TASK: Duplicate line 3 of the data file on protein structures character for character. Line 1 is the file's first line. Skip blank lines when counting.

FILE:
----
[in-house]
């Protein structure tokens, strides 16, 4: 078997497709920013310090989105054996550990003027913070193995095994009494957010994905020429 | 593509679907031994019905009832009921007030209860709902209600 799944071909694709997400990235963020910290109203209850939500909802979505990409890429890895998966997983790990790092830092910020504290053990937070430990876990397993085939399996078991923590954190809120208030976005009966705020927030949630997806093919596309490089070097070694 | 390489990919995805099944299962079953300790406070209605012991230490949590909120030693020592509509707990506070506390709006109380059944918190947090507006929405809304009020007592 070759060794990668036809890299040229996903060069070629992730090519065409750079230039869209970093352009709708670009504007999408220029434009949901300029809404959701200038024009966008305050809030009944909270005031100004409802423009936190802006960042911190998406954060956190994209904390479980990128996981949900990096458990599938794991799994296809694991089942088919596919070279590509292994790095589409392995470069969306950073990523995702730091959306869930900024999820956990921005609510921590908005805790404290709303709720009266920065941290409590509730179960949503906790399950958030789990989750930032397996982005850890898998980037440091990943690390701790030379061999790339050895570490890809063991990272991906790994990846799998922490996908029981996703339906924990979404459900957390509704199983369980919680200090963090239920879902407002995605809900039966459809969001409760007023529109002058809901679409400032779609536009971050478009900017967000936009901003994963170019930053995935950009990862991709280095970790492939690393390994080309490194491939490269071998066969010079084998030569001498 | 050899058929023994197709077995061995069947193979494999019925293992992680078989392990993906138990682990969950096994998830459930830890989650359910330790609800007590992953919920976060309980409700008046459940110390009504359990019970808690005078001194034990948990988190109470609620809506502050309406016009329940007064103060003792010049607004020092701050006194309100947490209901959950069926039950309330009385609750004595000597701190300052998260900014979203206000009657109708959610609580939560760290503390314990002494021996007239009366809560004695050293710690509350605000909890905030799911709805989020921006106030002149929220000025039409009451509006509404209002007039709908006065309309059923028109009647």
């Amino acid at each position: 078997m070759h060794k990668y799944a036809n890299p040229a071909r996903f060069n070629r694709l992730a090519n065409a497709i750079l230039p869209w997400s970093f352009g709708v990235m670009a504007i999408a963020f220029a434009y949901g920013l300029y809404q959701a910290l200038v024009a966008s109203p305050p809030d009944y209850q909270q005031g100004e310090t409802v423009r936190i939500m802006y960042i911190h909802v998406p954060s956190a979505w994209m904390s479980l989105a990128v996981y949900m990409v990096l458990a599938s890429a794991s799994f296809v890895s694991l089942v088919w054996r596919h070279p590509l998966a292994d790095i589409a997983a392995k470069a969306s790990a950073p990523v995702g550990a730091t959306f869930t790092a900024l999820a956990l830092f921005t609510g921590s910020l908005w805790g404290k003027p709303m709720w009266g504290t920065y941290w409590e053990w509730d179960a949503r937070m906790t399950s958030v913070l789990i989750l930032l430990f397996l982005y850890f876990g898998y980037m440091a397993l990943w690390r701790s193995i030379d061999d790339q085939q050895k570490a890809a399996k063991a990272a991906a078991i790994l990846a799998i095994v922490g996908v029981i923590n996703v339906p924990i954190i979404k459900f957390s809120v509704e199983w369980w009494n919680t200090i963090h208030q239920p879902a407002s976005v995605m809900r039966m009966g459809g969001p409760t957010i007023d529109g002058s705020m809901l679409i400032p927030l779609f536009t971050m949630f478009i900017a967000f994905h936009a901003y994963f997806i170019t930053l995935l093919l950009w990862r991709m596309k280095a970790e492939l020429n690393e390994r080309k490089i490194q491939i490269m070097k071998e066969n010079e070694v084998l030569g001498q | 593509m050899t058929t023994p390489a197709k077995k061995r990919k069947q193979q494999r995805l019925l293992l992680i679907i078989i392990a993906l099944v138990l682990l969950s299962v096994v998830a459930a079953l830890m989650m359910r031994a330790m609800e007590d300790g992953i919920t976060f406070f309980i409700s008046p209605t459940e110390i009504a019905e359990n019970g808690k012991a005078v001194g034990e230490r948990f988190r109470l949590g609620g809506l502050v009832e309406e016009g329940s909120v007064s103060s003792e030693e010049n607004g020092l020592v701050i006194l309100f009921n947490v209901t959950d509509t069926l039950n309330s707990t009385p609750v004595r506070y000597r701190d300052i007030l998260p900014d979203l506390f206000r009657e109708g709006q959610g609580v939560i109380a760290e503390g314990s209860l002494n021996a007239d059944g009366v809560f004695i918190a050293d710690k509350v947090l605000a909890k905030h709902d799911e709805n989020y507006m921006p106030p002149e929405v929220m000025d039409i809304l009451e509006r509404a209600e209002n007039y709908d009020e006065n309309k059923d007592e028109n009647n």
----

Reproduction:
């Amino acid at each position: 078997m070759h060794k990668y799944a036809n890299p040229a071909r996903f060069n070629r694709l992730a090519n065409a497709i750079l230039p869209w997400s970093f352009g709708v990235m670009a504007i999408a963020f220029a434009y949901g920013l300029y809404q959701a910290l200038v024009a966008s109203p305050p809030d009944y209850q909270q005031g100004e310090t409802v423009r936190i939500m802006y960042i911190h909802v998406p954060s956190a979505w994209m904390s479980l989105a990128v996981y949900m990409v990096l458990a599938s890429a794991s799994f296809v890895s694991l089942v088919w054996r596919h070279p590509l998966a292994d790095i589409a997983a392995k470069a969306s790990a950073p990523v995702g550990a730091t959306f869930t790092a900024l999820a956990l830092f921005t609510g921590s910020l908005w805790g404290k003027p709303m709720w009266g504290t920065y941290w409590e053990w509730d179960a949503r937070m906790t399950s958030v913070l789990i989750l930032l430990f397996l982005y850890f876990g898998y980037m440091a397993l990943w690390r701790s193995i030379d061999d790339q085939q050895k570490a890809a399996k063991a990272a991906a078991i790994l990846a799998i095994v922490g996908v029981i923590n996703v339906p924990i954190i979404k459900f957390s809120v509704e199983w369980w009494n919680t200090i963090h208030q239920p879902a407002s976005v995605m809900r039966m009966g459809g969001p409760t957010i007023d529109g002058s705020m809901l679409i400032p927030l779609f536009t971050m949630f478009i900017a967000f994905h936009a901003y994963f997806i170019t930053l995935l093919l950009w990862r991709m596309k280095a970790e492939l020429n690393e390994r080309k490089i490194q491939i490269m070097k071998e066969n010079e070694v084998l030569g001498q | 593509m050899t058929t023994p390489a197709k077995k061995r990919k069947q193979q494999r995805l019925l293992l992680i679907i078989i392990a993906l099944v138990l682990l969950s299962v096994v998830a459930a079953l830890m989650m359910r031994a330790m609800e007590d300790g992953i919920t976060f406070f309980i409700s008046p209605t459940e110390i009504a019905e359990n019970g808690k012991a005078v001194g034990e230490r948990f988190r109470l949590g609620g809506l502050v009832e309406e016009g329940s909120v007064s103060s003792e030693e010049n607004g020092l020592v701050i006194l309100f009921n947490v209901t959950d509509t069926l039950n309330s707990t009385p609750v004595r506070y000597r701190d300052i007030l998260p900014d979203l506390f206000r009657e109708g709006q959610g609580v939560i109380a760290e503390g314990s209860l002494n021996a007239d059944g009366v809560f004695i918190a050293d710690k509350v947090l605000a909890k905030h709902d799911e709805n989020y507006m921006p106030p002149e929405v929220m000025d039409i809304l009451e509006r509404a209600e209002n007039y709908d009020e006065n309309k059923d007592e028109n009647n």